In the @nytimes, @deepakguptalaw and I explore the hidden power of the 14th Amendment’s anti-insurrection provisions, particularly if used as a complement to impeachment, rather than a substitute for it.…
Most immediately, it’s a cudgel to brandish at Senate Republicans intent on letting Trump serve out his final days, particularly if they believe they can avoid the tough votes of a trial by running out the clock.…
But the legislative approach we lay out would serve as a font of accountability well into the future, until the full story of the siege is known and all applicable perpetrators (including those in the administration and Congress) are identified.…
It’s terms would and should apply to every one of them, almost automatically. Hope you’ll read and share.…
A critical postscript that did not make the column: the legislation Congress passes to enforce a broad disqualification must be called Responding to Insurrection and Ongoing Threats, or RIOT Act.

That’s actually in the Constitution.
(It’s not.)
In his thread, Deepak lays out the constitutional history, textual analysis, and legal principles that convinced us our proposed approach is sound, and helped us anticipate and answer a number of predicted objections. Read the whole thing.

• • •

Missing some Tweet in this thread? You can try to force a refresh

Keep Current with Brian Beutler

Brian Beutler Profile picture

Stay in touch and get notified when new unrolls are available from this author!

Read all threads

This Thread may be Removed Anytime!


Twitter may remove this content at anytime! Save it as PDF for later use!

Try unrolling a thread yourself!

how to unroll video
  1. Follow @ThreadReaderApp to mention us!

  2. From a Twitter thread mention us with a keyword "unroll"
@threadreaderapp unroll

Practice here first or read more on our help page!

More from @brianbeutler

10 Jan
When Twitter banned Trump I thought it was a face-saving move. But their rationale was oddly precise. Then Google and Apple banned Parler. Then Amazon kicked it off the open web. They’re not scared of boycotters. They’re scared their services are being used to organize an attack.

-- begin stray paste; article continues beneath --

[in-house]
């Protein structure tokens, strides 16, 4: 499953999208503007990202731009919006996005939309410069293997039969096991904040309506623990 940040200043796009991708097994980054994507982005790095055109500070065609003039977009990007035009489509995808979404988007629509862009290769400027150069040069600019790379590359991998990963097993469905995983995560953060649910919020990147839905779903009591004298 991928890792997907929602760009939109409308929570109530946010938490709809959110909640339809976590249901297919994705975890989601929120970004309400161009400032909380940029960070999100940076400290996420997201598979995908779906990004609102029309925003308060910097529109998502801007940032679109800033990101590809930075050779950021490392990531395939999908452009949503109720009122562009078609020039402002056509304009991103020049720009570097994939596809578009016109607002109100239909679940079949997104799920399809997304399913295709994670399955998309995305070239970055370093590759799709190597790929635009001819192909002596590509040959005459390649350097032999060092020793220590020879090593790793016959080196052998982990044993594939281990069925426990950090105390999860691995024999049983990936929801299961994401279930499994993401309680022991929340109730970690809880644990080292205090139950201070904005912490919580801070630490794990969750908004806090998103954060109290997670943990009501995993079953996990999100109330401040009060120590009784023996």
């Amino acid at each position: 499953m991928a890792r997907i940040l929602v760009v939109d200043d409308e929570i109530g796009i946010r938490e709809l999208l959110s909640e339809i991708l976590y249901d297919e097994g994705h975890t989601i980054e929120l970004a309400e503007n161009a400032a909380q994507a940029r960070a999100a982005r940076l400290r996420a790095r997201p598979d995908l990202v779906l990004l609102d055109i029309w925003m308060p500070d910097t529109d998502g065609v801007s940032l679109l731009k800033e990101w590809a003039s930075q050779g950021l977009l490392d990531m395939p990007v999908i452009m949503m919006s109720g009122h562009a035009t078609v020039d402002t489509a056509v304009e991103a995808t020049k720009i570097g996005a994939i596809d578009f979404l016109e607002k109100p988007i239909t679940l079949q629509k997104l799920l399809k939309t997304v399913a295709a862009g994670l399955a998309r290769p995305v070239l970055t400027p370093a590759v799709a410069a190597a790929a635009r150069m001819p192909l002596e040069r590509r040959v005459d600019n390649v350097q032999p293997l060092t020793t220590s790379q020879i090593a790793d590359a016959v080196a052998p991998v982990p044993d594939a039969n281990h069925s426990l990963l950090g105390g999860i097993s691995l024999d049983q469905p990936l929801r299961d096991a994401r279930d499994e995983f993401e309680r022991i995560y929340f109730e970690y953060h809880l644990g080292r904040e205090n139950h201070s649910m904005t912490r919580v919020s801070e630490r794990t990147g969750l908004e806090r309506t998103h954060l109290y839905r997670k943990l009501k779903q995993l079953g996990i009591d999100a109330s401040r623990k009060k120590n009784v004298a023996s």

Probably not worth dwelling on, however, because as we all know Trump is an InCoMpEtEnT AuThOrItArIaN.
Seems bad.
Read 4 tweets
9 Jan
Democrats, as is their wont, can interpret this as a reason to give up, which is exactly what Blunt hopes they do, or they can interpret it as an invitation to send articles over and spend the next 12 days making Republicans pay a political price for doing nothing.
The inclination to do nothing unless a magic bullet appears is so self-defeating, particularly as magic bullets don’t exist.
An interesting document, clearly meant to deter the House. It shouldn’t.
Read 4 tweets
8 Jan
If I could impart one non-obvious thing to youngs about Congress it’d be that its famed gridlock isn’t obligatory. Its powers are awesome. Starting from scratch, a concerted House can impeach a president over your lunch break. A concerted Senate can remove him before dinner.
The gridlock stems from trying to get large numbers of people to agree to a course of action. But when a majority reaches consensus, as it has over the view that Trump should be impeached, it can move like lightning.
If it doesn’t then the leadership is choosing a slow pace for its own reasons.
Read 4 tweets
8 Jan
I wrote about this in a bit more detail in the newsletter, but legal consequences aside, Trump’s attempt to overthrow the government makes the democratic reform agenda and the Trump accountability agenda a single agenda.…
There were obviously points of overlap before, but now it’s just one thing. Joe Manchin can’t kill the former without leaving the government exposed to the next coup attempt: The most unpatriotic thing a senator could do.
DC statehood, voting rights, court reform etc. All require abolishing the filibuster. But they're not such abstract ideas anymore. They're insurance against the next attempt to seize control of government illegitimately, through corruption or force or both.
Read 4 tweets
8 Jan
Pretty abundantly clear Trump withheld reinforcements to insure his rioters could do as much harm as they could for as long as possible.
Everyone in the White House with even a passing connection to what happened Wednesday should probably lawyer up.
Now why would Meadows, Miller, McEntee, and Scavino need a pardon all of a sudden...?
Read 5 tweets

Did Thread Reader help you today?

Support us! We are indie developers!

This site is made by just two indie developers on a laptop doing marketing, support and development! Read more about the story.

Become a Premium Member ($3/month or $30/year) and get exclusive features!

Become Premium

Too expensive? Make a small donation by buying us coffee ($5) or help with server cost ($10)

Donate via Paypal Become our Patreon

Thank you for your support!

Follow Us on Twitter!